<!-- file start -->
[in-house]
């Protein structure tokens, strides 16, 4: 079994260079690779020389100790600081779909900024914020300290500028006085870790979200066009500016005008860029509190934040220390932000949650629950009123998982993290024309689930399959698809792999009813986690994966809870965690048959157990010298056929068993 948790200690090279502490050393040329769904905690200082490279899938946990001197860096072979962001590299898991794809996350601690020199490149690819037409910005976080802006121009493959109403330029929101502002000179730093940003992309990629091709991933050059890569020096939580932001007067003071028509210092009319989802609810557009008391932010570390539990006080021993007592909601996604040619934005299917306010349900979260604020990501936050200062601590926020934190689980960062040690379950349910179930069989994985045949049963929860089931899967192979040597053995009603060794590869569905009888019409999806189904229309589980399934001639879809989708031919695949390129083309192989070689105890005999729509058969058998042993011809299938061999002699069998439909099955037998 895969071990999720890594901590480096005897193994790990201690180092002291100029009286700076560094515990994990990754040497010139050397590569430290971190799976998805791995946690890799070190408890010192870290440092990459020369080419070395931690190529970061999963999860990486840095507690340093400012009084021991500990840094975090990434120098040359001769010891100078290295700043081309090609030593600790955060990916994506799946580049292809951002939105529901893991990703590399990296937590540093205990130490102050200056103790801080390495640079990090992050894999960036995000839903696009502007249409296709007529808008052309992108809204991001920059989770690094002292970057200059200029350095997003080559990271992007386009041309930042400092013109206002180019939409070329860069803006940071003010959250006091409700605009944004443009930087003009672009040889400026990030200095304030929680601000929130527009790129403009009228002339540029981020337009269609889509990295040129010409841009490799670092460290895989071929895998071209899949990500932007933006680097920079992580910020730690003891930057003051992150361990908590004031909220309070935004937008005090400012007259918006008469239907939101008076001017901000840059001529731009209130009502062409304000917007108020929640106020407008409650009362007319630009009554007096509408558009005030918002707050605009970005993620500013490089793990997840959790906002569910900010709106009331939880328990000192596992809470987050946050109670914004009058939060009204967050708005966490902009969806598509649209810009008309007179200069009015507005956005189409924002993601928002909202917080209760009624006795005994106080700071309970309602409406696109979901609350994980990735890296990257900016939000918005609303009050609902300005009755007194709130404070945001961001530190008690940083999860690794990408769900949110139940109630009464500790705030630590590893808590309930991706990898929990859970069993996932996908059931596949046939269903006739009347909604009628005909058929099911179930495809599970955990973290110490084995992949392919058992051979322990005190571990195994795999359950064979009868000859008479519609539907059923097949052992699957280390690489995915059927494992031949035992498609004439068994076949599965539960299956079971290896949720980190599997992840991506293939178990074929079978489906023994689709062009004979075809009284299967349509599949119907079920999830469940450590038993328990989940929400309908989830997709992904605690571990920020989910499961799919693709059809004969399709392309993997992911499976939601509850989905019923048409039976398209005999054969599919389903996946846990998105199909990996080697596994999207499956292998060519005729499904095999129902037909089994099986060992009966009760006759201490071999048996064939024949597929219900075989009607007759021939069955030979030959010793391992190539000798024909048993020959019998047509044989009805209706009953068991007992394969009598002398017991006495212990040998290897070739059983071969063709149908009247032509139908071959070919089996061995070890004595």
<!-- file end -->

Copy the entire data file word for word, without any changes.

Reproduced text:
[in-house]
């Protein structure tokens, strides 16, 4: 079994260079690779020389100790600081779909900024914020300290500028006085870790979200066009500016005008860029509190934040220390932000949650629950009123998982993290024309689930399959698809792999009813986690994966809870965690048959157990010298056929068993 948790200690090279502490050393040329769904905690200082490279899938946990001197860096072979962001590299898991794809996350601690020199490149690819037409910005976080802006121009493959109403330029929101502002000179730093940003992309990629091709991933050059890569020096939580932001007067003071028509210092009319989802609810557009008391932010570390539990006080021993007592909601996604040619934005299917306010349900979260604020990501936050200062601590926020934190689980960062040690379950349910179930069989994985045949049963929860089931899967192979040597053995009603060794590869569905009888019409999806189904229309589980399934001639879809989708031919695949390129083309192989070689105890005999729509058969058998042993011809299938061999002699069998439909099955037998 895969071990999720890594901590480096005897193994790990201690180092002291100029009286700076560094515990994990990754040497010139050397590569430290971190799976998805791995946690890799070190408890010192870290440092990459020369080419070395931690190529970061999963999860990486840095507690340093400012009084021991500990840094975090990434120098040359001769010891100078290295700043081309090609030593600790955060990916994506799946580049292809951002939105529901893991990703590399990296937590540093205990130490102050200056103790801080390495640079990090992050894999960036995000839903696009502007249409296709007529808008052309992108809204991001920059989770690094002292970057200059200029350095997003080559990271992007386009041309930042400092013109206002180019939409070329860069803006940071003010959250006091409700605009944004443009930087003009672009040889400026990030200095304030929680601000929130527009790129403009009228002339540029981020337009269609889509990295040129010409841009490799670092460290895989071929895998071209899949990500932007933006680097920079992580910020730690003891930057003051992150361990908590004031909220309070935004937008005090400012007259918006008469239907939101008076001017901000840059001529731009209130009502062409304000917007108020929640106020407008409650009362007319630009009554007096509408558009005030918002707050605009970005993620500013490089793990997840959790906002569910900010709106009331939880328990000192596992809470987050946050109670914004009058939060009204967050708005966490902009969806598509649209810009008309007179200069009015507005956005189409924002993601928002909202917080209760009624006795005994106080700071309970309602409406696109979901609350994980990735890296990257900016939000918005609303009050609902300005009755007194709130404070945001961001530190008690940083999860690794990408769900949110139940109630009464500790705030630590590893808590309930991706990898929990859970069993996932996908059931596949046939269903006739009347909604009628005909058929099911179930495809599970955990973290110490084995992949392919058992051979322990005190571990195994795999359950064979009868000859008479519609539907059923097949052992699957280390690489995915059927494992031949035992498609004439068994076949599965539960299956079971290896949720980190599997992840991506293939178990074929079978489906023994689709062009004979075809009284299967349509599949119907079920999830469940450590038993328990989940929400309908989830997709992904605690571990920020989910499961799919693709059809004969399709392309993997992911499976939601509850989905019923048409039976398209005999054969599919389903996946846990998105199909990996080697596994999207499956292998060519005729499904095999129902037909089994099986060992009966009760006759201490071999048996064939024949597929219900075989009607007759021939069955030979030959010793391992190539000798024909048993020959019998047509044989009805209706009953068991007992394969009598002398017991006495212990040998290897070739059983071969063709149908009247032509139908071959070919089996061995070890004595």